Photo of B.C. Franklin courtesy of the Tennessee State Library and Archives. B.C. Franklin’s autobiography, “My Life and an Era,” takes its readers back in time to a period of Oklahoma’s history when Black families enjoyed an abundance of prosperity, peace and freedom. His parents were Choctaw and Chickasaw and
Photo of Vernon AME Church, in 1919, courtesy of pastor Robert Turner. In 1777, Richard Allen converted to Methodism. In 1780, Stokely Sturgis agreed to let Allen hire himself out in order to earn money to purchase his freedom for $2000. In addition to doing manual labor, Allen began to
Photo of Simon Berry courtesy of the Greenwood Cultural Center. Greenwood produced many great entrepreneurs but perhaps none has left such a lasting legacy on Tulsa as Simon Berry. Social entrepreneurship is a current buzz word in the business community but this was the type of business that Berry conducted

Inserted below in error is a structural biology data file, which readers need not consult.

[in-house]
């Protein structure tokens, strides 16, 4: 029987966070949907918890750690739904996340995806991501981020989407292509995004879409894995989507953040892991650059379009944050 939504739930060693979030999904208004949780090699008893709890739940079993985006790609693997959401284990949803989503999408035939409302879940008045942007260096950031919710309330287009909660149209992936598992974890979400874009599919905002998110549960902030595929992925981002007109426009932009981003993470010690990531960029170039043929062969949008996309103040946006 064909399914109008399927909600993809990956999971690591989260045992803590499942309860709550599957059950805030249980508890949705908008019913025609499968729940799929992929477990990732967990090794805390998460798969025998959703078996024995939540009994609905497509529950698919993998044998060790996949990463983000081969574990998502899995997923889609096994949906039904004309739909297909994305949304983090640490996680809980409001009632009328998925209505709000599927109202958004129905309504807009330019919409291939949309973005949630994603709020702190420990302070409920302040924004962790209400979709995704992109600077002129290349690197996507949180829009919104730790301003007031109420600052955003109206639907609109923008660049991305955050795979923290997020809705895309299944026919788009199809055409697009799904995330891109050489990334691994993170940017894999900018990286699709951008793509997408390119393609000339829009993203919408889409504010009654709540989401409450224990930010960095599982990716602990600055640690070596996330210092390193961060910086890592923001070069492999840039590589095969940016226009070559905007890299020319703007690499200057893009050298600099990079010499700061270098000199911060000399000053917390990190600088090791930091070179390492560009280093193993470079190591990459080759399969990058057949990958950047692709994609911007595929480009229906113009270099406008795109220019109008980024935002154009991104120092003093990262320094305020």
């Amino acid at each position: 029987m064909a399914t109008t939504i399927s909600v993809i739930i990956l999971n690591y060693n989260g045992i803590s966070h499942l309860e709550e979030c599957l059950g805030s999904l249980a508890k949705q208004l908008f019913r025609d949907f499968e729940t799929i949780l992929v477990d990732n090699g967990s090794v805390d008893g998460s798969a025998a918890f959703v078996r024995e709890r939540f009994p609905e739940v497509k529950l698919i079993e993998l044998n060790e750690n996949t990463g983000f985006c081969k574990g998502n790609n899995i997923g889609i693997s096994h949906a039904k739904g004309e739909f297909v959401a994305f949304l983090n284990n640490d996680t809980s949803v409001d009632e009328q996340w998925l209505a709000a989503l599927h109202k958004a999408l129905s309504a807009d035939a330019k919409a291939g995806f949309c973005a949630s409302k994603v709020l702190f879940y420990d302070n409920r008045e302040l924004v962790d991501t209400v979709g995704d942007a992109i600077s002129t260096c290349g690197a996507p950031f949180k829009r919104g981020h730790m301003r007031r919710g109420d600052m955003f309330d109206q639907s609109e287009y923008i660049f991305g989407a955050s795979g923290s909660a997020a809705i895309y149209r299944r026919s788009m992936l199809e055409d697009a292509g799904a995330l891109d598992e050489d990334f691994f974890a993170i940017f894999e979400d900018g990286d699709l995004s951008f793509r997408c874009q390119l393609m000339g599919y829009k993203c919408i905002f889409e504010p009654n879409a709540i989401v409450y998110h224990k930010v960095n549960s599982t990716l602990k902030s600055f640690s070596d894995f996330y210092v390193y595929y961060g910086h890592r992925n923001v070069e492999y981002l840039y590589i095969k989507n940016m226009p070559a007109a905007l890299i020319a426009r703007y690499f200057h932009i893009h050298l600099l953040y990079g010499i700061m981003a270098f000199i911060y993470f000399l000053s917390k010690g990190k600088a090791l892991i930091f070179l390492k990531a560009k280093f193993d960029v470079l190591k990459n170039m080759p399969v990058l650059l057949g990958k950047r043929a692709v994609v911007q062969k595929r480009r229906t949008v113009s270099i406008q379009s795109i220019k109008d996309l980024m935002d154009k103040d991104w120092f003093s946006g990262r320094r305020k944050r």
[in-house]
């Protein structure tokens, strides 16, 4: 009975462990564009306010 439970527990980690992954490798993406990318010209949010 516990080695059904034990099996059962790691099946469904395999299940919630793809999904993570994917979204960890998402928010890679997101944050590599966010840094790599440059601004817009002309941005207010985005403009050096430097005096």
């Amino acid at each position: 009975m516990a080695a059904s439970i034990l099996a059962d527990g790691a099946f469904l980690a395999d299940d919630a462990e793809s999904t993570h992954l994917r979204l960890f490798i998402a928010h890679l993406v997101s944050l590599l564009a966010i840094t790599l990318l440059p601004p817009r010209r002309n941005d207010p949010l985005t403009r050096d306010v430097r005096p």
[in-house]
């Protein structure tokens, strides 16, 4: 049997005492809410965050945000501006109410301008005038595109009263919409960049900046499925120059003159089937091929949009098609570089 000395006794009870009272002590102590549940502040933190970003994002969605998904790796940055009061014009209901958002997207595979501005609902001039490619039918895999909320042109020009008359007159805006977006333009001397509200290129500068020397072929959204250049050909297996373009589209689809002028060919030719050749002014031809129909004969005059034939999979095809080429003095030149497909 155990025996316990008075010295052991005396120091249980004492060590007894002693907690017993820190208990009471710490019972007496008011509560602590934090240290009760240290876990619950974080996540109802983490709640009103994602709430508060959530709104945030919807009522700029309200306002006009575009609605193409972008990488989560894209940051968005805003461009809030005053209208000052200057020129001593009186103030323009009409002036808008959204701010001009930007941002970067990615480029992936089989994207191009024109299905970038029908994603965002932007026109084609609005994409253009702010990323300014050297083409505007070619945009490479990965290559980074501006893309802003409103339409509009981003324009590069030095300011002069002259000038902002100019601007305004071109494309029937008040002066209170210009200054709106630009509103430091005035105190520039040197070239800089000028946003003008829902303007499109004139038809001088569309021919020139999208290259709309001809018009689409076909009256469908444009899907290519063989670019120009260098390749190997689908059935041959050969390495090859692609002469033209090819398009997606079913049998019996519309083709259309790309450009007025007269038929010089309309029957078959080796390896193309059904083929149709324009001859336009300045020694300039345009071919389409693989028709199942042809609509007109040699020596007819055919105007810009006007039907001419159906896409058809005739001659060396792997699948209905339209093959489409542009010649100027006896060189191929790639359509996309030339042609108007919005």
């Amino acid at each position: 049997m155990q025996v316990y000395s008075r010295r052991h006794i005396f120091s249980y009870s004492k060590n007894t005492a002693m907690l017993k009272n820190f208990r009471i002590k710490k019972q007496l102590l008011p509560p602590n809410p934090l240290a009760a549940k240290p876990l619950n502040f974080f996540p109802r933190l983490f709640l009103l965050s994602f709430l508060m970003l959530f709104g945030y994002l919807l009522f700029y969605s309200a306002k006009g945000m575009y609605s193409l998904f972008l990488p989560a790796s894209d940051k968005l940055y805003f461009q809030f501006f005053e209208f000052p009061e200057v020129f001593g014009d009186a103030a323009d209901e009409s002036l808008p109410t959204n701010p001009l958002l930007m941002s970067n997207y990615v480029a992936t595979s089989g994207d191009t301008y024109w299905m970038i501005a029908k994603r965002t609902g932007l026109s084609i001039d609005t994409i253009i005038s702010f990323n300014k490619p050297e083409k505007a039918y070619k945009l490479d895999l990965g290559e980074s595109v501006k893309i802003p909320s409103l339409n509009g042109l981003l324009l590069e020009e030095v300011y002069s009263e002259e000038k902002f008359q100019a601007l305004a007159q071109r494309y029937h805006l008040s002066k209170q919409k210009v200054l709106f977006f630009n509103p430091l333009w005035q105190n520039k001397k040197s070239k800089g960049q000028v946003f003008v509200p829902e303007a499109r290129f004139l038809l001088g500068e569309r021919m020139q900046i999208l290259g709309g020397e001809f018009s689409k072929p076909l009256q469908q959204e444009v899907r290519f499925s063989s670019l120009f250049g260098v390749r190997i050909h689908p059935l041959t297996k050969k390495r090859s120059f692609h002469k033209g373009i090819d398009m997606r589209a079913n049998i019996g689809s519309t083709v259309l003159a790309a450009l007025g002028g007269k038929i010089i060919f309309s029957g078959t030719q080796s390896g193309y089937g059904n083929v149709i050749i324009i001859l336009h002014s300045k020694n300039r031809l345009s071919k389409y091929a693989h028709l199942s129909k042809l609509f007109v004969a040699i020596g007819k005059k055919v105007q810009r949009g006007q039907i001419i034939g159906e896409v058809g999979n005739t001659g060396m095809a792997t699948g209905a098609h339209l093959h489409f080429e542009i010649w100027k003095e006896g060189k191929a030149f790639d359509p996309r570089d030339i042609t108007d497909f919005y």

Photo of J.B. Stradford courtesy of Laurel Stradford, Stradford family historian. On the morning of Tuesday, December 1st, 1908, J.B. Stradford and his wife Augusta boarded a train from Kansas on the Katy line to Tulsa, Oklahoma. They refused to ride in the furthest train car, reserved for Black passengers,
mabel little
Photo courtesy of Langston University, from Fire on Mount Zion: My Life and History as a Black Woman in America by Mabel Little. On a warm summer Tuesday evening on June 1st, 1971, dozens of parishioners and community members gathered at Mt. Zion Baptist Church to hear Mabel Little speak.